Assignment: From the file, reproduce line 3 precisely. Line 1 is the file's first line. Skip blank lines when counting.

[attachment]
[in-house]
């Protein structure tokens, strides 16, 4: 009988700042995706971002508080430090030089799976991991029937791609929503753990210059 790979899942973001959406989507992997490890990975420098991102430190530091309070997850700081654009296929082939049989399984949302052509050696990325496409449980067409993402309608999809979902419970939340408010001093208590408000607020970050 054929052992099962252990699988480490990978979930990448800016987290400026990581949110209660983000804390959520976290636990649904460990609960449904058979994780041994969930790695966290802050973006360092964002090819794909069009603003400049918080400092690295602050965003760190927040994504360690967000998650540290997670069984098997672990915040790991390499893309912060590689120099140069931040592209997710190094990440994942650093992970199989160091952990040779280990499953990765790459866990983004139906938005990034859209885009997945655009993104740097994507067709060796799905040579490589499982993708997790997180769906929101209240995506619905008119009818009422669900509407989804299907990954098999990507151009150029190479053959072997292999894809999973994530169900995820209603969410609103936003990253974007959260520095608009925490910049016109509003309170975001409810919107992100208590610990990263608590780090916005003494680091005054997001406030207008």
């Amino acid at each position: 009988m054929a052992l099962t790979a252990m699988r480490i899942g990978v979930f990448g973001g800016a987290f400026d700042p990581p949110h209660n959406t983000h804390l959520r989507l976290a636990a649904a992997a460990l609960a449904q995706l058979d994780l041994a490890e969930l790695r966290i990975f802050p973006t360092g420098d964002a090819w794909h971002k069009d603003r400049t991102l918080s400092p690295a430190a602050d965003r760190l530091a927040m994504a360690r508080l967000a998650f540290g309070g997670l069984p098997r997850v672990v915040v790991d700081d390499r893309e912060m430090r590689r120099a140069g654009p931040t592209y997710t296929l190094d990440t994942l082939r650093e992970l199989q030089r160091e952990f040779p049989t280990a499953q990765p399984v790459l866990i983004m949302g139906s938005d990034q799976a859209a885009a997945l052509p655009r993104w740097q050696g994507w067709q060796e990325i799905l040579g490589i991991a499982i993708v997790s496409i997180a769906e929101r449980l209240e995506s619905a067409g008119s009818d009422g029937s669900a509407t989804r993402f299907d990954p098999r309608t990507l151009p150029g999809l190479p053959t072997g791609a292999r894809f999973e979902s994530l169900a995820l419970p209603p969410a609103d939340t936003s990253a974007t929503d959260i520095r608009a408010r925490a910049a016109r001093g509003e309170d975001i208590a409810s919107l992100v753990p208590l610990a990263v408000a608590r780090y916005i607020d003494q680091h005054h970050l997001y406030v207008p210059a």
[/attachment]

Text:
């Amino acid at each position: 009988m054929a052992l099962t790979a252990m699988r480490i899942g990978v979930f990448g973001g800016a987290f400026d700042p990581p949110h209660n959406t983000h804390l959520r989507l976290a636990a649904a992997a460990l609960a449904q995706l058979d994780l041994a490890e969930l790695r966290i990975f802050p973006t360092g420098d964002a090819w794909h971002k069009d603003r400049t991102l918080s400092p690295a430190a602050d965003r760190l530091a927040m994504a360690r508080l967000a998650f540290g309070g997670l069984p098997r997850v672990v915040v790991d700081d390499r893309e912060m430090r590689r120099a140069g654009p931040t592209y997710t296929l190094d990440t994942l082939r650093e992970l199989q030089r160091e952990f040779p049989t280990a499953q990765p399984v790459l866990i983004m949302g139906s938005d990034q799976a859209a885009a997945l052509p655009r993104w740097q050696g994507w067709q060796e990325i799905l040579g490589i991991a499982i993708v997790s496409i997180a769906e929101r449980l209240e995506s619905a067409g008119s009818d009422g029937s669900a509407t989804r993402f299907d990954p098999r309608t990507l151009p150029g999809l190479p053959t072997g791609a292999r894809f999973e979902s994530l169900a995820l419970p209603p969410a609103d939340t936003s990253a974007t929503d959260i520095r608009a408010r925490a910049a016109r001093g509003e309170d975001i208590a409810s919107l992100v753990p208590l610990a990263v408000a608590r780090y916005i607020d003494q680091h005054h970050l997001y406030v207008p210059a």